Sunday, February 20, 2011

Type 2 Risk Factors

I'm getting poor accuracy from the current sensor, and especially after I recorded great accuracy from the previous sensor, I'm debating with myself about whether or not to pull this sensor early.
When minimed had to replace my receivers, it would also send me a sensor, since the time after the receiver broke was obviously time that the sensor wouldn't be working. Dexcom didn't do that.
Dexcom tells me that the reason I don't have insurance coverage yet is that my doctor hasn't sent them a particular paperwork item - a CMN which I'm guessing stands for certificate of medical necessity. I'm not sure I believe them that he didn't send it, since I once faxed them stuff they claimed not to have gotten. But I need to call his office again anyways.

I was thinking the other day about risk factors for type 2 diabetes that don't get much publicity, and why. Since the risk factors that do get publicity are the ones we blame people for- eating and exercise habits in particular- the ones we don't talk about are important in terms of guilt. They're also important because of who causes those other factors.
Whether or not type 2 risk factors contribute to type 1 diabetes is an open question. The acceleration hypothesis suggests that maybe if a person has insulin resistance plus antibodies, they're more likely to develop diabetes more quickly. A large study of children in California found that obese children were about 10% more likely to have diabetes antibodies. Children diagnosed with type 1 diabetes are typically smaller at the time they are born. My take is that the accelerator hypothesis has some merit but that insulin resistance does not contribute to more than a small portion of cases in the development of type 1 diabetes.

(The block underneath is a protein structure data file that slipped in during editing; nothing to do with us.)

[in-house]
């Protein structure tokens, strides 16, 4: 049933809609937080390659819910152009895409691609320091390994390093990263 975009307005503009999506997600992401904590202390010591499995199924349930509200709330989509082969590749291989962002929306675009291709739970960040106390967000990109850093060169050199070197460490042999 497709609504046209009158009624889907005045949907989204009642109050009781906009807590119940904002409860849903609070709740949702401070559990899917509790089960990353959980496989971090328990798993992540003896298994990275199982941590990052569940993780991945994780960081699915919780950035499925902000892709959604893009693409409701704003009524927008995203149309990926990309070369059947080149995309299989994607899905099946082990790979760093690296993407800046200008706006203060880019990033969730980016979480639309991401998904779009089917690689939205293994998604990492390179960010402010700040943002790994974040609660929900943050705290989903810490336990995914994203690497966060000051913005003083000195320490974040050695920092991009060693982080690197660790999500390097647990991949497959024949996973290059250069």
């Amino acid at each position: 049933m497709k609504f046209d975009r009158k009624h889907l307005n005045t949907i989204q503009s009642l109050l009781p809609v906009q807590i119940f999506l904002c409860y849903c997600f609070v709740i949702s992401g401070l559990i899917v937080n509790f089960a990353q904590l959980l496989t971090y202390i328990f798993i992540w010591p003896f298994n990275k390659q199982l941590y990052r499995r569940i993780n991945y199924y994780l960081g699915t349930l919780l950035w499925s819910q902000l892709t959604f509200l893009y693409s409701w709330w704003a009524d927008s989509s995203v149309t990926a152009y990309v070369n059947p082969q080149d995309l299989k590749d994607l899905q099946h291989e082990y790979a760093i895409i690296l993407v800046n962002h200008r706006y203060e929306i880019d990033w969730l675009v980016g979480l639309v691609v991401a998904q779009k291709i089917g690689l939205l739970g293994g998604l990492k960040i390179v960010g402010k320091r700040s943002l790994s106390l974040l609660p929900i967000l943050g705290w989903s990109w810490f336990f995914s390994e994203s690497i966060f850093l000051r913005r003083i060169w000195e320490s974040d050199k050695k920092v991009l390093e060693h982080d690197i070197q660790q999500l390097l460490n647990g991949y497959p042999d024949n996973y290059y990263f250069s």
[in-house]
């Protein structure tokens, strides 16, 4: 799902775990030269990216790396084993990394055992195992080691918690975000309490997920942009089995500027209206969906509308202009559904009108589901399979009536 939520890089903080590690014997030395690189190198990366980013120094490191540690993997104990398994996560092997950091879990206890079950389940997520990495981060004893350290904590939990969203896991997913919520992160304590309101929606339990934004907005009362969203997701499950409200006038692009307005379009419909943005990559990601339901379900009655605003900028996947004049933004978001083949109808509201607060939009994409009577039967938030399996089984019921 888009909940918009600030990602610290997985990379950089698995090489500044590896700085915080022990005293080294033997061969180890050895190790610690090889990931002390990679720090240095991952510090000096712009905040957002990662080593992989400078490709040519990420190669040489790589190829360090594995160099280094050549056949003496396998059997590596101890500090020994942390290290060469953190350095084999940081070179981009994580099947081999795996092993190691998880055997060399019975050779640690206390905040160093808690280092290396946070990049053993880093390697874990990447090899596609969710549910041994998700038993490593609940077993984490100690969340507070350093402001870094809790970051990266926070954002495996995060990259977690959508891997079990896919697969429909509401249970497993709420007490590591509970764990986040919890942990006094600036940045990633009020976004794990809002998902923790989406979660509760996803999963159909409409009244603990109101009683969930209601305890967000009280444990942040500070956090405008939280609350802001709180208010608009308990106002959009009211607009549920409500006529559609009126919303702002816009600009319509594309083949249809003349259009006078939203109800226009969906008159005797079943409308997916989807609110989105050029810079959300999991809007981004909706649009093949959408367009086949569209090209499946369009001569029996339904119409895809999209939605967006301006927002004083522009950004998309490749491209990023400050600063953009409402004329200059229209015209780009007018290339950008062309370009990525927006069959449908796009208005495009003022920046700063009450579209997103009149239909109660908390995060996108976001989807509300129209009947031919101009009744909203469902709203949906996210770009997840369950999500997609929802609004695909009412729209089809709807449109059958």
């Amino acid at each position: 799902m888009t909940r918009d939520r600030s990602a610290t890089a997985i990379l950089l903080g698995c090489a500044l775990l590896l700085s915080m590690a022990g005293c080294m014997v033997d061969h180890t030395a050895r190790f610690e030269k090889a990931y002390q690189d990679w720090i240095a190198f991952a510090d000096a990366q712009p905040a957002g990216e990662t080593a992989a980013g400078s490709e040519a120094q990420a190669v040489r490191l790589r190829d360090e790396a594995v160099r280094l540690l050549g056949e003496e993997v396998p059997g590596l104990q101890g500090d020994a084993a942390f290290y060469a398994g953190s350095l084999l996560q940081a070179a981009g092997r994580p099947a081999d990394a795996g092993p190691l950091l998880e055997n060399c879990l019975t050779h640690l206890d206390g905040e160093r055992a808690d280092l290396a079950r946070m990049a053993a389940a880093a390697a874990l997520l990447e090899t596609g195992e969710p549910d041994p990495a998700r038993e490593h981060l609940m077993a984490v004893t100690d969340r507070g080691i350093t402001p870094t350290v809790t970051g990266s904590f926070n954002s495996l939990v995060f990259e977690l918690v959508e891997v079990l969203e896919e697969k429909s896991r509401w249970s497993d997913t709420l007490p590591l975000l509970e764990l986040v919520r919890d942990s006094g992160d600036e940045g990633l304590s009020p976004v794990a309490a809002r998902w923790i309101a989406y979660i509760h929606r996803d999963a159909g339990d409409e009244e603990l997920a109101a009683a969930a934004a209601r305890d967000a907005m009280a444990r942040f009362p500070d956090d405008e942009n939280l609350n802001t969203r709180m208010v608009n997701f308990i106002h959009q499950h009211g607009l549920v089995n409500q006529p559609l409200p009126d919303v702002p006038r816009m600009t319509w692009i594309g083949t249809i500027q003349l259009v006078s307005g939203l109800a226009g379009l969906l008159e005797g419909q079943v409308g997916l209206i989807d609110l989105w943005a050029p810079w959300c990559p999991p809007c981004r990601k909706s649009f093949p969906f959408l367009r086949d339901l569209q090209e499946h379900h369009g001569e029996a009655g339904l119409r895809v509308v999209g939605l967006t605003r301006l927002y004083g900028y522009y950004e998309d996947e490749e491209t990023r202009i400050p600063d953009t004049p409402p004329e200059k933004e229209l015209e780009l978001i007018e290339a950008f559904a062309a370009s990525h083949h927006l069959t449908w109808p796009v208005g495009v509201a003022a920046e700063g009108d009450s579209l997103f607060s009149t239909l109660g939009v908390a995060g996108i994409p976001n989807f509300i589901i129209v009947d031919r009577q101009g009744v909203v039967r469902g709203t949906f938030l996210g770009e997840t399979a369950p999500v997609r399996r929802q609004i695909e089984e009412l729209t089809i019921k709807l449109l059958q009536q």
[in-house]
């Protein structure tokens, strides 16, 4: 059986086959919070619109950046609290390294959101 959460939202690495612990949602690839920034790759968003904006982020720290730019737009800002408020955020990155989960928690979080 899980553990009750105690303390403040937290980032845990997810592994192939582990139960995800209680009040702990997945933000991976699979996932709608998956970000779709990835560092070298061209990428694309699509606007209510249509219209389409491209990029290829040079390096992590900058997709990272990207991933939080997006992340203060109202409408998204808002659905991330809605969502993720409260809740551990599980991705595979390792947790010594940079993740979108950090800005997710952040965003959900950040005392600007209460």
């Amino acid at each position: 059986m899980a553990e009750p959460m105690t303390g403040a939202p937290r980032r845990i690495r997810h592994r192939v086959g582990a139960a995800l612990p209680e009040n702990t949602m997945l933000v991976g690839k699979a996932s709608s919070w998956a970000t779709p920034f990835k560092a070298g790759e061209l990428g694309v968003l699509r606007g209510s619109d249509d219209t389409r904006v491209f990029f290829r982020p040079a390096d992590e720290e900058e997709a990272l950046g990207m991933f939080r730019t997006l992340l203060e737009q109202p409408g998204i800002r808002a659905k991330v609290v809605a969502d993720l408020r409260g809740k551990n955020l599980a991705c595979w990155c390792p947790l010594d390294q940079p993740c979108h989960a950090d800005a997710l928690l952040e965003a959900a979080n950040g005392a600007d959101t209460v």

Anyways, some risk factors for type 2 diabetes that affect a significant portion of type 2 diabetics include:
- antipsychotic medication usage, past or present
- some antidepressants, such as lithium
- corticosteroid medication usage over a period of time (those of you who've seen insulin dosage changes in a type 1 on steroids shouldn't be surprised). This may be for asthma, cancer, immunosuppression (for transplants and/or autoimmune diseases), as well as other diseases
- bisphenol A consumption, which comes from food and drinks that are in plastic. Food from plastic contributes significantly to the metabolic syndrome
- genetics (alright, that one's not a secret)
- some mineral deficiencies, such as zinc
- liver disease, particularly hepatitis C
- antiretroviral HIV treatment (one video about HIV that I watched suggested that heart disease and diabetes are becoming the largest causes of deaths in young men with HIV)
- alcoholism (although alcoholic diabetes is kind of a hybrid between types 1 and 2 as it tends to cause damage to the pancreas)
- smoking
- polycystic ovarian syndrome (10% of women overall have this, although it's more like 9% of straight women and 35% of lesbians)
- hypogonadism in men
- some types of oral contraceptives
- maternal diabetes during pregnancy, of any type
- heroin, methadone, probably marijuana, and high doses of anabolic steroids
- smoking (past and present)
- sedentary life style (past and present)

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